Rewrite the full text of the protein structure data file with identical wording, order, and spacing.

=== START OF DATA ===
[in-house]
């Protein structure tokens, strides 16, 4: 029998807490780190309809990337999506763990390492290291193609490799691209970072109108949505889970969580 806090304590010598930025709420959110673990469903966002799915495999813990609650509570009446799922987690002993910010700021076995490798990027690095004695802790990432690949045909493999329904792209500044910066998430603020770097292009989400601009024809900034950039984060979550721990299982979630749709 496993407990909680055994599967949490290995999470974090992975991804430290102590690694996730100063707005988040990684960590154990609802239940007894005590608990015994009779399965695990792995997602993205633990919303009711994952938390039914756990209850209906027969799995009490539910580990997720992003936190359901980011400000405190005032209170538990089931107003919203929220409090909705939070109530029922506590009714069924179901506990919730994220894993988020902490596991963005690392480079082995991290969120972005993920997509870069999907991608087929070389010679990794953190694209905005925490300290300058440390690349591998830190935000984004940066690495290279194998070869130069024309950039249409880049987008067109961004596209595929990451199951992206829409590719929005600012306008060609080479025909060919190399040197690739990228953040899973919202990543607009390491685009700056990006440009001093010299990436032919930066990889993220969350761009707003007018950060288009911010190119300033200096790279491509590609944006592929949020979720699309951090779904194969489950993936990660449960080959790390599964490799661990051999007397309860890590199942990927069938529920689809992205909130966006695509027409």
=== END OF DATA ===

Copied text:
[in-house]
């Protein structure tokens, strides 16, 4: 029998807490780190309809990337999506763990390492290291193609490799691209970072109108949505889970969580 806090304590010598930025709420959110673990469903966002799915495999813990609650509570009446799922987690002993910010700021076995490798990027690095004695802790990432690949045909493999329904792209500044910066998430603020770097292009989400601009024809900034950039984060979550721990299982979630749709 496993407990909680055994599967949490290995999470974090992975991804430290102590690694996730100063707005988040990684960590154990609802239940007894005590608990015994009779399965695990792995997602993205633990919303009711994952938390039914756990209850209906027969799995009490539910580990997720992003936190359901980011400000405190005032209170538990089931107003919203929220409090909705939070109530029922506590009714069924179901506990919730994220894993988020902490596991963005690392480079082995991290969120972005993920997509870069999907991608087929070389010679990794953190694209905005925490300290300058440390690349591998830190935000984004940066690495290279194998070869130069024309950039249409880049987008067109961004596209595929990451199951992206829409590719929005600012306008060609080479025909060919190399040197690739990228953040899973919202990543607009390491685009700056990006440009001093010299990436032919930066990889993220969350761009707003007018950060288009911010190119300033200096790279491509590609944006592929949020979720699309951090779904194969489950993936990660449960080959790390599964490799661990051999007397309860890590199942990927069938529920689809992205909130966006695509027409």